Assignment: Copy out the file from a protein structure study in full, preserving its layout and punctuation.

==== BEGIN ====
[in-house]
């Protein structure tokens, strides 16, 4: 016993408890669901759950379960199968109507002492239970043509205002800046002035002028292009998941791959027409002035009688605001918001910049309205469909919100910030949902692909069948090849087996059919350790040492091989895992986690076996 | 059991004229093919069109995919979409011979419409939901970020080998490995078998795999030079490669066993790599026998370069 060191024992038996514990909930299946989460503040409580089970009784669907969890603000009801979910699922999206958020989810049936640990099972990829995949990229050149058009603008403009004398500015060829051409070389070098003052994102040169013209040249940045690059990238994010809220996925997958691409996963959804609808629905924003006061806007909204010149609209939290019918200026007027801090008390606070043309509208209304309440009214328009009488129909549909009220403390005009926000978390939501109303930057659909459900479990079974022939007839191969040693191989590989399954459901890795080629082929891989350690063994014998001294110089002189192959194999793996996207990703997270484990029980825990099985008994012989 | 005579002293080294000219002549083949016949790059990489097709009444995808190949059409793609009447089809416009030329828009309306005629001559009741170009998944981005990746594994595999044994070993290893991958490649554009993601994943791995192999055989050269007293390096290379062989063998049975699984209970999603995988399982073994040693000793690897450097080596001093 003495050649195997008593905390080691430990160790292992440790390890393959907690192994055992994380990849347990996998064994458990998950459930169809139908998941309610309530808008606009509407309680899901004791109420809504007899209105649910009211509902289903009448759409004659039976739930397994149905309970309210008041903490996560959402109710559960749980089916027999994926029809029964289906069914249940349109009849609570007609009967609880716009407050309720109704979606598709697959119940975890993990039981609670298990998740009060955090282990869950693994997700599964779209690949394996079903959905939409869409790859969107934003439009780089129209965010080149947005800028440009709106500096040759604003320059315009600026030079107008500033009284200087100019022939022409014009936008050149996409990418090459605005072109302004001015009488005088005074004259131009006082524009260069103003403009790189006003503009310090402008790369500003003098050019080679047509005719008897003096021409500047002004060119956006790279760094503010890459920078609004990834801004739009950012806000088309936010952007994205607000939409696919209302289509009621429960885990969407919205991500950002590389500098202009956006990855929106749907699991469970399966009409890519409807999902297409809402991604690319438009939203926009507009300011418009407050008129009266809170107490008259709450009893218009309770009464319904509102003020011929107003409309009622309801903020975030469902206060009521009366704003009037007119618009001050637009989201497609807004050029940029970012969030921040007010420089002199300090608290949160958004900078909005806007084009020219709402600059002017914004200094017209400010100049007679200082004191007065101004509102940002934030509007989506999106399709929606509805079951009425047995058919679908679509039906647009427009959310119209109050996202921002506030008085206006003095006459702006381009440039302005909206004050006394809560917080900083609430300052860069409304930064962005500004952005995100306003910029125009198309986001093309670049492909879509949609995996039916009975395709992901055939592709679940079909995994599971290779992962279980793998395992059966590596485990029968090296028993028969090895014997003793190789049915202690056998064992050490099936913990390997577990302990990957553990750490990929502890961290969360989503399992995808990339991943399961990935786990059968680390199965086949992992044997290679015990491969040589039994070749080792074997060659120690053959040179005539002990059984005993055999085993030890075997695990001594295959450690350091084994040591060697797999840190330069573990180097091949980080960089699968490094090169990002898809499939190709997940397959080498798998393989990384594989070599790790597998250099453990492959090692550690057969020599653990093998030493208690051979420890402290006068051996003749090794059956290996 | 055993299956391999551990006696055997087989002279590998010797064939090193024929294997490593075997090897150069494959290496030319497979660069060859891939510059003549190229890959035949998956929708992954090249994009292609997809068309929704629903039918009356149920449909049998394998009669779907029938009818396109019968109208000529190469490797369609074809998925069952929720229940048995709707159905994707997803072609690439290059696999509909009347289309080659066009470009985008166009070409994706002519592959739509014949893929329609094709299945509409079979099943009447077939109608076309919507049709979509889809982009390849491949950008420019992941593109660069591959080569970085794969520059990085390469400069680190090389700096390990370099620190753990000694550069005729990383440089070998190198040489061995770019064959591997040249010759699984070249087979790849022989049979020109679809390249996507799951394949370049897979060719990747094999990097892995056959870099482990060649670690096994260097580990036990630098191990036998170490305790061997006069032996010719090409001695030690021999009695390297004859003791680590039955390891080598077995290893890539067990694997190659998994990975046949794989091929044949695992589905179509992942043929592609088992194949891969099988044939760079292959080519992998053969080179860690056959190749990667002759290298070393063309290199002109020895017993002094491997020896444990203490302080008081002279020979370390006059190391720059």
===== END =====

[in-house]
């Protein structure tokens, strides 16, 4: 016993408890669901759950379960199968109507002492239970043509205002800046002035002028292009998941791959027409002035009688605001918001910049309205469909919100910030949902692909069948090849087996059919350790040492091989895992986690076996 | 059991004229093919069109995919979409011979419409939901970020080998490995078998795999030079490669066993790599026998370069 060191024992038996514990909930299946989460503040409580089970009784669907969890603000009801979910699922999206958020989810049936640990099972990829995949990229050149058009603008403009004398500015060829051409070389070098003052994102040169013209040249940045690059990238994010809220996925997958691409996963959804609808629905924003006061806007909204010149609209939290019918200026007027801090008390606070043309509208209304309440009214328009009488129909549909009220403390005009926000978390939501109303930057659909459900479990079974022939007839191969040693191989590989399954459901890795080629082929891989350690063994014998001294110089002189192959194999793996996207990703997270484990029980825990099985008994012989 | 005579002293080294000219002549083949016949790059990489097709009444995808190949059409793609009447089809416009030329828009309306005629001559009741170009998944981005990746594994595999044994070993290893991958490649554009993601994943791995192999055989050269007293390096290379062989063998049975699984209970999603995988399982073994040693000793690897450097080596001093 003495050649195997008593905390080691430990160790292992440790390890393959907690192994055992994380990849347990996998064994458990998950459930169809139908998941309610309530808008606009509407309680899901004791109420809504007899209105649910009211509902289903009448759409004659039976739930397994149905309970309210008041903490996560959402109710559960749980089916027999994926029809029964289906069914249940349109009849609570007609009967609880716009407050309720109704979606598709697959119940975890993990039981609670298990998740009060955090282990869950693994997700599964779209690949394996079903959905939409869409790859969107934003439009780089129209965010080149947005800028440009709106500096040759604003320059315009600026030079107008500033009284200087100019022939022409014009936008050149996409990418090459605005072109302004001015009488005088005074004259131009006082524009260069103003403009790189006003503009310090402008790369500003003098050019080679047509005719008897003096021409500047002004060119956006790279760094503010890459920078609004990834801004739009950012806000088309936010952007994205607000939409696919209302289509009621429960885990969407919205991500950002590389500098202009956006990855929106749907699991469970399966009409890519409807999902297409809402991604690319438009939203926009507009300011418009407050008129009266809170107490008259709450009893218009309770009464319904509102003020011929107003409309009622309801903020975030469902206060009521009366704003009037007119618009001050637009989201497609807004050029940029970012969030921040007010420089002199300090608290949160958004900078909005806007084009020219709402600059002017914004200094017209400010100049007679200082004191007065101004509102940002934030509007989506999106399709929606509805079951009425047995058919679908679509039906647009427009959310119209109050996202921002506030008085206006003095006459702006381009440039302005909206004050006394809560917080900083609430300052860069409304930064962005500004952005995100306003910029125009198309986001093309670049492909879509949609995996039916009975395709992901055939592709679940079909995994599971290779992962279980793998395992059966590596485990029968090296028993028969090895014997003793190789049915202690056998064992050490099936913990390997577990302990990957553990750490990929502890961290969360989503399992995808990339991943399961990935786990059968680390199965086949992992044997290679015990491969040589039994070749080792074997060659120690053959040179005539002990059984005993055999085993030890075997695990001594295959450690350091084994040591060697797999840190330069573990180097091949980080960089699968490094090169990002898809499939190709997940397959080498798998393989990384594989070599790790597998250099453990492959090692550690057969020599653990093998030493208690051979420890402290006068051996003749090794059956290996 | 055993299956391999551990006696055997087989002279590998010797064939090193024929294997490593075997090897150069494959290496030319497979660069060859891939510059003549190229890959035949998956929708992954090249994009292609997809068309929704629903039918009356149920449909049998394998009669779907029938009818396109019968109208000529190469490797369609074809998925069952929720229940048995709707159905994707997803072609690439290059696999509909009347289309080659066009470009985008166009070409994706002519592959739509014949893929329609094709299945509409079979099943009447077939109608076309919507049709979509889809982009390849491949950008420019992941593109660069591959080569970085794969520059990085390469400069680190090389700096390990370099620190753990000694550069005729990383440089070998190198040489061995770019064959591997040249010759699984070249087979790849022989049979020109679809390249996507799951394949370049897979060719990747094999990097892995056959870099482990060649670690096994260097580990036990630098191990036998170490305790061997006069032996010719090409001695030690021999009695390297004859003791680590039955390891080598077995290893890539067990694997190659998994990975046949794989091929044949695992589905179509992942043929592609088992194949891969099988044939760079292959080519992998053969080179860690056959190749990667002759290298070393063309290199002109020895017993002094491997020896444990203490302080008081002279020979370390006059190391720059």